Zach’s dad, Dean Beckman, worked with Zach and his troop to develop a timeline for Zach. They mapped out how he’d earn merit badges, go camping and complete the rigorous steps toward becoming an Eagle Scout. The plan worked, and Zach achieved a rank earned by just 6 percent of all Scouts.
“No one has ever said, ‘Hey Zach, I don’t think you can do it,’” Dean Beckman told the Dubois County Herald. “They say, ‘Zach, we’ll work with you.'”
Zach’s story is remarkable, but it’s not that rare.
There are the blind triplets from Virginia who earned Eagle together. There’s the man from New Jersey who has a neurological disorder and became an Eagle Scout at age 52 after completing a project to honor veterans. There’s the troop from Massachusetts where Scouts compete alongside others with special needs on Special Olympics Unified Sports teams.
“It’s a way to spend time with people that I normally wouldn’t get to spend time with,” says Rosend, a Star Scout. “All the stereotypes that I believed in are gone.”
What the Guide to Advancement says
Logan’s story raised some questions about this line from Page 79 of the Guide to Advancement:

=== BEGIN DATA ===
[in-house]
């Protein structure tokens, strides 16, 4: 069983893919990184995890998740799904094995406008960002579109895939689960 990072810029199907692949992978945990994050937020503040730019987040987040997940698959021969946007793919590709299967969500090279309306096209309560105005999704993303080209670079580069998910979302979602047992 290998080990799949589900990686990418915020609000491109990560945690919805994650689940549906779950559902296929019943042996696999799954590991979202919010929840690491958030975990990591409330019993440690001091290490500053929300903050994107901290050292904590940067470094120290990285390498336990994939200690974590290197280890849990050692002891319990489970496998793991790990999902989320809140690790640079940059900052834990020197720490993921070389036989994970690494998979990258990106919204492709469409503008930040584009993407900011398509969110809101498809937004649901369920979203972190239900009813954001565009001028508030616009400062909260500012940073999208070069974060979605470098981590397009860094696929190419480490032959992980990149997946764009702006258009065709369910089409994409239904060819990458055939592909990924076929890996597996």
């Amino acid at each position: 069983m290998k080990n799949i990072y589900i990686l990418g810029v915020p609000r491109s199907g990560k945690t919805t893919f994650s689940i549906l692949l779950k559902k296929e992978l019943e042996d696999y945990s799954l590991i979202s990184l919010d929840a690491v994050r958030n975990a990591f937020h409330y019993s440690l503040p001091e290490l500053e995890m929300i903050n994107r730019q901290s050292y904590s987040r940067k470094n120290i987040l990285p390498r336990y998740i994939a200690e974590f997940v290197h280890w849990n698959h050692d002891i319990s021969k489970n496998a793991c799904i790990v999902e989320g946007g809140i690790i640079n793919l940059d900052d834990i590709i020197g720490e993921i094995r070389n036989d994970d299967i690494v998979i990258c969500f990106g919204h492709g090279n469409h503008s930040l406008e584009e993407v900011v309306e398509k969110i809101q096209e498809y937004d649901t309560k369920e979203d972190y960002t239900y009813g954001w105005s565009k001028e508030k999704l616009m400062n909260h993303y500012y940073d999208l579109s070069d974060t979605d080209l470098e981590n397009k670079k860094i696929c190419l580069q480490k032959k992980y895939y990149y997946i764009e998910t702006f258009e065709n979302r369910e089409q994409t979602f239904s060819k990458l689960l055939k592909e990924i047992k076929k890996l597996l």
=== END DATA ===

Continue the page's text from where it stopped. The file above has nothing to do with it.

“Alternatives are not available for the Star, Life, and Eagle rank requirements. Scouts may request approval for alternative merit badges, but the other requirements for those three ranks must be fulfilled as written.”
When you look at the actual requirements, this language becomes clearer.
For Star, Life and Eagle, you’ll see that Scouts will spend the majority of their time working toward the 21 merit badges required for Eagle. Scouts with special needs may replace Eagle-required merit badges with other merit badges that provide a similar learning experience. That includes completing the Application for Alternative Eagle Scout Rank Merit Badges.
The Eagle-required Communication merit badge, for example, calls for a Scout to write and give a five-minute speech. A Scout with special needs could replace that merit badge with a badge like Photography, where the Scout would communicate using a photo story instead.
For the Eagle-required Personal Fitness merit badge, a Scout might not be able to complete the strength and aerobic activities requirements. Instead, that Scout might substitute a badge like Horsemanship, where the Scout would guide a horse through a series of maneuvers.